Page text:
Prior to Lolita, Guy and Stella owned and operated Bar Lola for seven years. Lolita is a reference to that previous establishment in that the Asador where we had lunch was smaller and less structured than Bar Lola had been. Vinoteca, or wine facility in Spanish, referred to Stella’s wine and beverage background. There was a list of 75 wines featuring classic wine regions and varietals, as well as unique selections from around the world. Plans were in place for an extensive by-the-glass program with full, half-glass and flights options. Asador, referring to an establishment that features food cooked over an open fire in Spanish, highlighted the custom grill in the open kitchen.
A serving of thinly sliced Serrano ham
Before entering the restaurant industry, Guy held a number of teaching positions in architectural design and technical drawing. In 2006, before opening Bar Lola, Guy was a baker at the One Fifty Ate Bakeshop in South Portland, and assisted with the launch of Scratch Baking.
Stella, general manager and beverage director at Lolita, had more than a decade of experience in the hospitality industry. Prior to working at Lolita, she held the same positions for Bar Lola. She was a member of the Guild of Sommeliers and was taking Court of Master Sommeliers education courses. Stella and Guy were the owners of Hilltop Coffee, nearby.
The Sardine Rillette pot with bread
Neil’s passion for the restaurant industry grew out of his experience as a silent partner in several successful New York City restaurants and clubs. Previous entrepreneurial experiences included founding and being president of Reiter Marketing Group, Inc., and R & J Partners, LLC.
Our order of Wood Roasted Clams
We liked the casual contemporary decor with post industrial features, as well as the friendly and well informed, if slow paced, service. Mostly we enjoyed the food. We sampled a variety of the dishes: Thinly sliced Serrano ham from La Alberca, Spain; the day's special short rib panino; Consider Bardwell, a West Pawlet, Vermont cheese; local Wood Roasted Clams (a favorite); Spicy Sardine Rillette, served in a pot with roasted slices of bread; Grilled Romaine served with Tarragon Vinaigrette and Pecorino cheese shavings (a favorite); and a homemade Apple Tarte Fine for two. We washed it down with a glass of cava and a pale ale.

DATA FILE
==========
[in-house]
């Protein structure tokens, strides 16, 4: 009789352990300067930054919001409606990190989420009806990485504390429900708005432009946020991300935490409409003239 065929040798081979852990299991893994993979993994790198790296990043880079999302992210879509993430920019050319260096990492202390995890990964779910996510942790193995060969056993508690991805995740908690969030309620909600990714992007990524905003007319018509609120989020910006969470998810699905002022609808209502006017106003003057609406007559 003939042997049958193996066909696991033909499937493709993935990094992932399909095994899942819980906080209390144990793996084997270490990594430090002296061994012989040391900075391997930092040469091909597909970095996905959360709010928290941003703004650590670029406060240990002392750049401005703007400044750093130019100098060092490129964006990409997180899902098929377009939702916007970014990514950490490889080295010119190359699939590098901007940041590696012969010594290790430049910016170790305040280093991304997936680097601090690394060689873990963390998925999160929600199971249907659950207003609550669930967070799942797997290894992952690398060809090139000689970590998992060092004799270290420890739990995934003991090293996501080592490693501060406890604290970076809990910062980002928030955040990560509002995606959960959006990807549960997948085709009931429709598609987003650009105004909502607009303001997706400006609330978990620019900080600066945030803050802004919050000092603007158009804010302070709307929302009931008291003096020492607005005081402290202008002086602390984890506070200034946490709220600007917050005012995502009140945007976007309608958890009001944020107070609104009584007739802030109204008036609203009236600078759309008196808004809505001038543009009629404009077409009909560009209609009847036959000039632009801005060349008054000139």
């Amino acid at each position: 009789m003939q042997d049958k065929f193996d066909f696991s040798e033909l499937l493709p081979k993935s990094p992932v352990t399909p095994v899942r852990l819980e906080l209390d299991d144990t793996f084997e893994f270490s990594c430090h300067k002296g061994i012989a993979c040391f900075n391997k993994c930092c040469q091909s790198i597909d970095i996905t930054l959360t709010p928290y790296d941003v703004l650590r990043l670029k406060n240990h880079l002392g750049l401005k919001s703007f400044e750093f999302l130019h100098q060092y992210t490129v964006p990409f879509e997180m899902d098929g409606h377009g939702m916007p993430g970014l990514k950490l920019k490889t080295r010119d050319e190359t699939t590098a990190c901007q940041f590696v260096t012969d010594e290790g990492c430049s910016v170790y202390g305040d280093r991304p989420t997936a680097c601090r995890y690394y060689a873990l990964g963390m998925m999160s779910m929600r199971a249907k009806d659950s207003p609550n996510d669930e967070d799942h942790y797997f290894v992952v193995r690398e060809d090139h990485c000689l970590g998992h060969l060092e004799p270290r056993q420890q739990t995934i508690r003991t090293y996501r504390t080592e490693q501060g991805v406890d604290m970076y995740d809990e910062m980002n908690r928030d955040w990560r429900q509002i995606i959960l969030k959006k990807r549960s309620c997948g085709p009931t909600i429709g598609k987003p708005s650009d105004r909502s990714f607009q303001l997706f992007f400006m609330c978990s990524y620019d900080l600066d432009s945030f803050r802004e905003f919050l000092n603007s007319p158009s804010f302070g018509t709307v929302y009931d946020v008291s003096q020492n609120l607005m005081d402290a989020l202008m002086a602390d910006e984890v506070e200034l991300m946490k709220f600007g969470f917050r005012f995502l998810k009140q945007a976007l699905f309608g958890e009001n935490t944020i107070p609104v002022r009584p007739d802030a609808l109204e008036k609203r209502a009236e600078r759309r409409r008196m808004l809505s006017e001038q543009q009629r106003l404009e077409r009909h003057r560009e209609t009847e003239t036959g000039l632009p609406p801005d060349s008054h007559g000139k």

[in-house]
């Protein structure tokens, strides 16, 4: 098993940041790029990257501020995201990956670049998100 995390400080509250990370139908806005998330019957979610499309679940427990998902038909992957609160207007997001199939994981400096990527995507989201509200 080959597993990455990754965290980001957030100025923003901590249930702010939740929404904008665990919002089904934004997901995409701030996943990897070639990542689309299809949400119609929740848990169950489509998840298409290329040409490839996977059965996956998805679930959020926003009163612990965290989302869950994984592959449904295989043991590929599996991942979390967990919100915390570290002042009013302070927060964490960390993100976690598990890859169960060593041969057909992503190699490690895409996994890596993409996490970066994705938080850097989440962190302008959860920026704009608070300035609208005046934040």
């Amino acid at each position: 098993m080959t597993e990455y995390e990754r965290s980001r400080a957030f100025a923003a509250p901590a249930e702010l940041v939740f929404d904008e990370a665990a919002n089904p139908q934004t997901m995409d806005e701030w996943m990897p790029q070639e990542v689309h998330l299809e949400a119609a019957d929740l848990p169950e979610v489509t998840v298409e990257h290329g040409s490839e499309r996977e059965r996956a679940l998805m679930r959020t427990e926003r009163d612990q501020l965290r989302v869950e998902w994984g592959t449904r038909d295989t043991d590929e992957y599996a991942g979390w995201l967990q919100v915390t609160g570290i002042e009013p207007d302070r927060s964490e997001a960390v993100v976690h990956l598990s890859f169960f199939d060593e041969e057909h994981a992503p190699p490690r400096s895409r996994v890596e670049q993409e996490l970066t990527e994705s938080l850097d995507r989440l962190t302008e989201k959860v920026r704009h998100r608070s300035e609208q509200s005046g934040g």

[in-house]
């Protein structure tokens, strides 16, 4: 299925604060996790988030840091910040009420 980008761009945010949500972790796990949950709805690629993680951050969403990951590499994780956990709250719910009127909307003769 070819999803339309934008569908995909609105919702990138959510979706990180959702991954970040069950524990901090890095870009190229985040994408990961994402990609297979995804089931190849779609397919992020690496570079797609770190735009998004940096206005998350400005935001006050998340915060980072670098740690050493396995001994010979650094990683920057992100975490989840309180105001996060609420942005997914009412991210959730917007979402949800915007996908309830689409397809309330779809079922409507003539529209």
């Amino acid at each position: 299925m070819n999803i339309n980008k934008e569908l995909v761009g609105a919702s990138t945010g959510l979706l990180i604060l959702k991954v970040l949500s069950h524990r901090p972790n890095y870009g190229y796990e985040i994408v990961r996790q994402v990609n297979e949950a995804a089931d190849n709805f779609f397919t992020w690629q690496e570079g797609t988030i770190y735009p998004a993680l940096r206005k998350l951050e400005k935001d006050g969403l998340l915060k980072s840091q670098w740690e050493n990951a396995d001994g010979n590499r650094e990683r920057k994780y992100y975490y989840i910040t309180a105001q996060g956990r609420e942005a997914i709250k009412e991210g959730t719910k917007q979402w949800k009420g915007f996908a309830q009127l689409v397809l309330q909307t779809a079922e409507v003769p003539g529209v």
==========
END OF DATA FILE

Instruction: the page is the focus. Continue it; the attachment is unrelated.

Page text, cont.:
The Grilled Romaine
One of the staff making Grilled Romaine in the Asador
Our only complaint? Parking was difficult to find in the residential neighborhood of Munjoy Hill. It took us ten or more minutes of circling around the eatery to locate a parking space two blocks away where we hoped our car would be safe from the tow trucks announced on many city signs.
Tags: Food and Wine · Restaurants and Food
Article and photos by Josette King
Signature Hédène cube jars were a common site on the shelves of gourmet shops
“Please hand me the rosemary honey,” my friend asked. I was wedged in a corner of her diminutive Paris kitchen where she was whipping up an impromptu dinner while we caught up after a long separation. “Honey in the vinaigrette?” I thought as I reached on the shelf above my head for a cube-shaped jar filled with rich amber liquid. “The rosemary,” she insisted, “the light one.” I glanced at the jar in my hand. A smart white label announced “Hédène Miel Sapin du Jura” (Jura Mountains Fir Honey). I reached up again for an identical jar, that one filled with a silvery concoction. “That’s lavender,” she said absentmindedly, arm stretching above me to retrieve a third jar just a notch darker, a pale champagne color. I couldn’t resist asking: “why do you need all this honey?”
“This is not just honey,” she pointed out, “it’s pure monofloral honey. The right one can do wonders for just about any dish. Smell it.” Having just branded myself a honey philistine, I inhaled the “Lavande de Provence.” It had a delicate, complex scent that took me back to warm Provencal evenings. “We’ll have it for dessert,” she volunteered, “drizzled over mixed red berries and yogurt.” By now I was taking a whiff of “Sapin du Jura.” It did hint at a walk in an evergreen forest. “We’ll try it for breakfast tomorrow; on pain perdu (French toast). Think of maple syrup, only much more subtle, with an elegant lingering palate.” I felt we had just crossed into the elite spheres of wine tasting.